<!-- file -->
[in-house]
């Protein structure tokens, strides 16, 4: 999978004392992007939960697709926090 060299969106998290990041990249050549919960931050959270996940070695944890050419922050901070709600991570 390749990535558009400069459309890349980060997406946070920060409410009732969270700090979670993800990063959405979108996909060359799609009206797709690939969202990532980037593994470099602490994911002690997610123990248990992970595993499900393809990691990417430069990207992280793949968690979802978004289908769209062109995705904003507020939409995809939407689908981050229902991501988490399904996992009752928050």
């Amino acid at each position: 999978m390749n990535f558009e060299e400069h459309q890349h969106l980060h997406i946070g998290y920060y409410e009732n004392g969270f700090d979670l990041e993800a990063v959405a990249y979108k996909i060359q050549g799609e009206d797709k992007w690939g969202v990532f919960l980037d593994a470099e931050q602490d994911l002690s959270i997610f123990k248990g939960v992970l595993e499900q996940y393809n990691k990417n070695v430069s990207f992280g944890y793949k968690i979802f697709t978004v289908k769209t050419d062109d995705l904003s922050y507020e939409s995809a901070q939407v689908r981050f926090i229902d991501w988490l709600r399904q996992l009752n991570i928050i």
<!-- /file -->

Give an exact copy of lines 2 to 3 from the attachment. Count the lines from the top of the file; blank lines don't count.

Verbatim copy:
């Protein structure tokens, strides 16, 4: 999978004392992007939960697709926090 060299969106998290990041990249050549919960931050959270996940070695944890050419922050901070709600991570 390749990535558009400069459309890349980060997406946070920060409410009732969270700090979670993800990063959405979108996909060359799609009206797709690939969202990532980037593994470099602490994911002690997610123990248990992970595993499900393809990691990417430069990207992280793949968690979802978004289908769209062109995705904003507020939409995809939407689908981050229902991501988490399904996992009752928050």
């Amino acid at each position: 999978m390749n990535f558009e060299e400069h459309q890349h969106l980060h997406i946070g998290y920060y409410e009732n004392g969270f700090d979670l990041e993800a990063v959405a990249y979108k996909i060359q050549g799609e009206d797709k992007w690939g969202v990532f919960l980037d593994a470099e931050q602490d994911l002690s959270i997610f123990k248990g939960v992970l595993e499900q996940y393809n990691k990417n070695v430069s990207f992280g944890y793949k968690i979802f697709t978004v289908k769209t050419d062109d995705l904003s922050y507020e939409s995809a901070q939407v689908r981050f926090i229902d991501w988490l709600r399904q996992l009752n991570i928050i």